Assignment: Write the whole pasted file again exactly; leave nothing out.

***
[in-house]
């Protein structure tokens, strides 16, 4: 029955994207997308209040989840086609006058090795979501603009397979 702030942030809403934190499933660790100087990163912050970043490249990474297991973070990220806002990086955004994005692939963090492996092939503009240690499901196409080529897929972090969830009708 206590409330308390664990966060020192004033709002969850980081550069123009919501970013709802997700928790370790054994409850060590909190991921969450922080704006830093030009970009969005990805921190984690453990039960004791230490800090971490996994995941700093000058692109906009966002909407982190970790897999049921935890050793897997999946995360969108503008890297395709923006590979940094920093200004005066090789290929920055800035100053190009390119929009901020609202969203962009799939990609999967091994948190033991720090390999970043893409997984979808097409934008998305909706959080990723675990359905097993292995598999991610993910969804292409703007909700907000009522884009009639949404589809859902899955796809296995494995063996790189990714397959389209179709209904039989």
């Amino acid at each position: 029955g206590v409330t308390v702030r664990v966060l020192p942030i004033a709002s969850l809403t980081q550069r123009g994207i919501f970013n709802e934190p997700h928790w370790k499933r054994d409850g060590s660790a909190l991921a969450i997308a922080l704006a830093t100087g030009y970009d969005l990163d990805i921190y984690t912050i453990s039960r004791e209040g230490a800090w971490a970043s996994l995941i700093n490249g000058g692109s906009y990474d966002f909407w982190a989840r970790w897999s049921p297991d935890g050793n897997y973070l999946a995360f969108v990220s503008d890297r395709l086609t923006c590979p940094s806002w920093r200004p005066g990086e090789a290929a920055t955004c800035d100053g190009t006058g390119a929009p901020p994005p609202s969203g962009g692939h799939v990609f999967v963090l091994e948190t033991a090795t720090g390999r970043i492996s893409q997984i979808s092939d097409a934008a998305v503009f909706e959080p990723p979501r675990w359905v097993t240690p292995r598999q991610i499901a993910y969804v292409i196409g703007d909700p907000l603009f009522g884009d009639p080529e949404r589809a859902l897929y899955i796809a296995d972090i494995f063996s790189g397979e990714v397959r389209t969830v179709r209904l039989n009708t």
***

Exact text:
[in-house]
């Protein structure tokens, strides 16, 4: 029955994207997308209040989840086609006058090795979501603009397979 702030942030809403934190499933660790100087990163912050970043490249990474297991973070990220806002990086955004994005692939963090492996092939503009240690499901196409080529897929972090969830009708 206590409330308390664990966060020192004033709002969850980081550069123009919501970013709802997700928790370790054994409850060590909190991921969450922080704006830093030009970009969005990805921190984690453990039960004791230490800090971490996994995941700093000058692109906009966002909407982190970790897999049921935890050793897997999946995360969108503008890297395709923006590979940094920093200004005066090789290929920055800035100053190009390119929009901020609202969203962009799939990609999967091994948190033991720090390999970043893409997984979808097409934008998305909706959080990723675990359905097993292995598999991610993910969804292409703007909700907000009522884009009639949404589809859902899955796809296995494995063996790189990714397959389209179709209904039989």
């Amino acid at each position: 029955g206590v409330t308390v702030r664990v966060l020192p942030i004033a709002s969850l809403t980081q550069r123009g994207i919501f970013n709802e934190p997700h928790w370790k499933r054994d409850g060590s660790a909190l991921a969450i997308a922080l704006a830093t100087g030009y970009d969005l990163d990805i921190y984690t912050i453990s039960r004791e209040g230490a800090w971490a970043s996994l995941i700093n490249g000058g692109s906009y990474d966002f909407w982190a989840r970790w897999s049921p297991d935890g050793n897997y973070l999946a995360f969108v990220s503008d890297r395709l086609t923006c590979p940094s806002w920093r200004p005066g990086e090789a290929a920055t955004c800035d100053g190009t006058g390119a929009p901020p994005p609202s969203g962009g692939h799939v990609f999967v963090l091994e948190t033991a090795t720090g390999r970043i492996s893409q997984i979808s092939d097409a934008a998305v503009f909706e959080p990723p979501r675990w359905v097993t240690p292995r598999q991610i499901a993910y969804v292409i196409g703007d909700p907000l603009f009522g884009d009639p080529e949404r589809a859902l897929y899955i796809a296995d972090i494995f063996s790189g397979e990714v397959r389209t969830v179709r209904l039989n009708t």